Graduate School USA
Graduate School USA
A History of Serving the Public Sector
Graduate School USA has been meeting the training needs of public servants for nearly 100 years. Since the beginning, our focus has been on developing individuals and making government more efficient and effective.
The first U.S. organization created to provide continuing professional education to the federal community, we opened our doors in October 1921 as the USDA Graduate School. We were established by the Secretary of Agriculture with the express purpose of offering professional development courses for USDA scientists, but our scope quickly expanded. Over the years, the School has grown to serve state and local governments; international organizations; the private sector; the contracting community; nonprofits; the military; and individuals seeking career change or advancement.
Shortly before our 90th anniversary, in 2009, we moved from our parent agency to become an independent, nonprofit organization known as Graduate School USA.
The world has changed since 1921, and Graduate School USA has changed with it. Still, we continue to contribute to the strengthening of public service and to empower individual learners and the communities they live and work in.
THEN: USDA Graduate School, 1921
The USDA Graduate School offered its first classes on October 17, 1921. After work, 176 USDA employees gathered at the Department of Agriculture building on the Mall. These students could choose from six science classes, an economics class, and a statistics class. Science courses included biochemistry, plant genetics, and animal genetics. Most students and teachers were from the department's own staff.
The courses included in our first "catalog" (a single typewritten sheet of paper) can all be listed here:
- Agricultural Economics
- Statistical Methods
- Plant Physiology
- Physics of the Air
- Statistical Mechanics Applied to Chemical Problems
Classes met twice a week and cost $15 for one semester, $25 for two.
Life in the United States, 1921
Here is a look at just a few of the people and events that shaped our world.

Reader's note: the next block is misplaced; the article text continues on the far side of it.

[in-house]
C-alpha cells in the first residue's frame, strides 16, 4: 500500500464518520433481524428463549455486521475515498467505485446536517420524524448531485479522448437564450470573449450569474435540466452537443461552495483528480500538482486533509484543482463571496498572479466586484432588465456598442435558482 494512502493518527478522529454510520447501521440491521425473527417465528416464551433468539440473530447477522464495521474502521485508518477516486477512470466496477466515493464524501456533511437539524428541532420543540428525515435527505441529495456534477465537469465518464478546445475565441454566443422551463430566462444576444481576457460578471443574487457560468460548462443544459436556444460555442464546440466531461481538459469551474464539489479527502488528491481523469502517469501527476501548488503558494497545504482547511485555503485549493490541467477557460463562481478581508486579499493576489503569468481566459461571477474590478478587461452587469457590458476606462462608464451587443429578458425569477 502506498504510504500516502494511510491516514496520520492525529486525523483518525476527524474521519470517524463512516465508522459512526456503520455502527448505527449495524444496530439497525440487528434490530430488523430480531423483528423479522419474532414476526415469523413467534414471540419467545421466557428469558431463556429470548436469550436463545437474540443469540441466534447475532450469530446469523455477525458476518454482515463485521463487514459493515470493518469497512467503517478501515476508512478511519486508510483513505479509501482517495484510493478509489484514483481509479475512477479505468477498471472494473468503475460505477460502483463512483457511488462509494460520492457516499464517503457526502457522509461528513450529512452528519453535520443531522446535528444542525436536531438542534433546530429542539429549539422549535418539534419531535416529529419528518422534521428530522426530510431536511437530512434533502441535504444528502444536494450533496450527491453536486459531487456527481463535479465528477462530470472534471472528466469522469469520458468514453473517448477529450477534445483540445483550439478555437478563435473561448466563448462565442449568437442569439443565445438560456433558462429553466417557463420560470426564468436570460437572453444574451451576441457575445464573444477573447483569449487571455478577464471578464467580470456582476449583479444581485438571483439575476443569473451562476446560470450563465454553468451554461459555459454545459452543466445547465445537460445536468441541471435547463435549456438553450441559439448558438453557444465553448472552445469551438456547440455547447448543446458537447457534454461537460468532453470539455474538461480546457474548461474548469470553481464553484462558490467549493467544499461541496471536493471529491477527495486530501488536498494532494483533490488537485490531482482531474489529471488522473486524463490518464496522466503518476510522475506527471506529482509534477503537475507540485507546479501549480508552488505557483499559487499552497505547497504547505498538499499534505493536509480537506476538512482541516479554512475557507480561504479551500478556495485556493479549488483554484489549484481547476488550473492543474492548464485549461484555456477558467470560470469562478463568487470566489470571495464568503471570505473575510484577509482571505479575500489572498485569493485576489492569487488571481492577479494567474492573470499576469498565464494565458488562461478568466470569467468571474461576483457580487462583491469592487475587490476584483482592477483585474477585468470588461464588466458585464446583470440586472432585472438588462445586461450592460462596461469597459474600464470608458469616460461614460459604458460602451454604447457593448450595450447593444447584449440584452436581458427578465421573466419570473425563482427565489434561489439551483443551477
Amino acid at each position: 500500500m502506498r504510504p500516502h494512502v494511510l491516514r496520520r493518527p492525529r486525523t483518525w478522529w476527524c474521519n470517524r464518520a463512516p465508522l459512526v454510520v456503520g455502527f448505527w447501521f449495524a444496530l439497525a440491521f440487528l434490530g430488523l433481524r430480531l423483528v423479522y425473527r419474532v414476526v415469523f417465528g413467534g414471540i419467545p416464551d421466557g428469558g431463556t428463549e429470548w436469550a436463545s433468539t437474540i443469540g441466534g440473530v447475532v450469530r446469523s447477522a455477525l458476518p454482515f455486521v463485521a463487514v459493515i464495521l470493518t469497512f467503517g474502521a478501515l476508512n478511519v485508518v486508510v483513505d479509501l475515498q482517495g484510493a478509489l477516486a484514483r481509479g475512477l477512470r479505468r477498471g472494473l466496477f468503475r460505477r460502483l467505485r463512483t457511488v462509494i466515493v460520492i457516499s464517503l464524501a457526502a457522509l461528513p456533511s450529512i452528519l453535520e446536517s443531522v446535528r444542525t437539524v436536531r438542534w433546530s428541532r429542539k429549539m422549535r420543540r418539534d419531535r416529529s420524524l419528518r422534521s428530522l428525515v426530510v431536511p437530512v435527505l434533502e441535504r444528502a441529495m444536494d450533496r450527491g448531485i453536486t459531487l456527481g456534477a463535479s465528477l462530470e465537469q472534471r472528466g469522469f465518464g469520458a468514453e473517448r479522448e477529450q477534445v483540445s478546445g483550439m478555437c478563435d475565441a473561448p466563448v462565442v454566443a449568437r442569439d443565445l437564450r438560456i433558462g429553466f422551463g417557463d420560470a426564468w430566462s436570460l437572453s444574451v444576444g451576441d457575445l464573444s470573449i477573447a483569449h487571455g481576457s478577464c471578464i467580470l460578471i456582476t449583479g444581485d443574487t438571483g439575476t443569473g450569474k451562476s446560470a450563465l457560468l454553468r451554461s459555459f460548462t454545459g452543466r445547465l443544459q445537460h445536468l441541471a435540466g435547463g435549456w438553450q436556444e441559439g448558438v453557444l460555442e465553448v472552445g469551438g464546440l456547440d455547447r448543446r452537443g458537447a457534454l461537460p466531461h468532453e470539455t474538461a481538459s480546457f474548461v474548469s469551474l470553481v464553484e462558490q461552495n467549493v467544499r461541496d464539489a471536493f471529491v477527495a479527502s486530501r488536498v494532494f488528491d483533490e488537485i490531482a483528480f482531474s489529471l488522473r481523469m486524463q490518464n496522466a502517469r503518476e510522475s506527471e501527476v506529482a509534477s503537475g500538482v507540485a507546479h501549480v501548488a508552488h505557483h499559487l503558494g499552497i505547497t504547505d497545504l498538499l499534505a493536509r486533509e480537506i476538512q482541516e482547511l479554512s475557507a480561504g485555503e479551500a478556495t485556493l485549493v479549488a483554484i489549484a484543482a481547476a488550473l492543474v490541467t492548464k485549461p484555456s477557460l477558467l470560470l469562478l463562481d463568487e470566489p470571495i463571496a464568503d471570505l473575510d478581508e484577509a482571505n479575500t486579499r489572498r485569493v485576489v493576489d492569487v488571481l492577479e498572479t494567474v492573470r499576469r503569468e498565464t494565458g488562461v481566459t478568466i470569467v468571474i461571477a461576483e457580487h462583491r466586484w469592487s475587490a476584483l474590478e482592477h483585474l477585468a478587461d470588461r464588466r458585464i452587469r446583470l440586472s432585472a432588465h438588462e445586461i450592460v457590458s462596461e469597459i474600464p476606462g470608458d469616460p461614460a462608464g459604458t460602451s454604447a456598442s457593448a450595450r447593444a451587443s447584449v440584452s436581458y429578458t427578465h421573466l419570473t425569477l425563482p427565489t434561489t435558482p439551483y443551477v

- Warren G. Harding was inaugurated as 29th President of the United States on March 4, succeeding President Woodrow Wilson.
- Georgiana Simpson (University of Chicago); Sadie Tanner Mossell Alexander (University of Pennsylvania); and Eva Beatrice Dykes (Radcliffe College) become the first three African American women to earn PhDs.
- Albert Einstein received the Nobel Prize for Physics.
- Bessie Coleman became the first woman of African American and Native American descent to earn a U.S. aviation pilot's license, and the first person of African American and Native American descent to earn an international aviation license.
In popular culture:
- A World Series game was broadcast on radio for the first time.
- Eskimo Pies, and Mounds, Baby Ruth, and Oh Henry! candy bars were introduced.
- The first White Castle restaurant opened in Wichita, Kansas, launching the world’s first fast-food chain.
- The first Miss America pageant was held in Atlantic City, New Jersey.
- Among the year's most popular songs were "Second-Hand Rose," "There'll Be Some Changes Made," "I'm Just Wild About Harry," "April Showers," and "Ain't We Got Fun?"
In Washington, DC:
- The Dupont Circle Fountain was dedicated.
- The Phillips Memorial Gallery (now The Phillips Collection) opened at 1600 21st Street NW.
- Suburban Gardens—the first and only major amusement park in Washington, DC, and the only local amusement park at the time open to African Americans—was opened in Deanwood by a black-owned real estate and development company.
- The Washington Senators (later known as the Washington Football Club and the Washington Pros) were formed for the 1921 American Professional Football Association (now the NFL).
- The Washington Star carried ads encouraging Washingtonians to try out a hot new craze: the pogo stick!
NOW: Graduate School USA, 2020
For the last 99 years, Graduate School USA has worked closely with a range of agencies and organizations, growing our knowledge of government and developing an extensive resource pool of staff, curriculum experts, and instructors. We no longer teach courses in agricultural science, but we offer a full range of government-focused courses and services.
From 176 students in a Washington, DC building, to thousands worldwide each year, the diversity of our programs and participants contributes to a rich community of practice that emphasizes learning and experiences beyond the classroom.
We deliver courses in Washington, DC; across the U.S.; and around the world.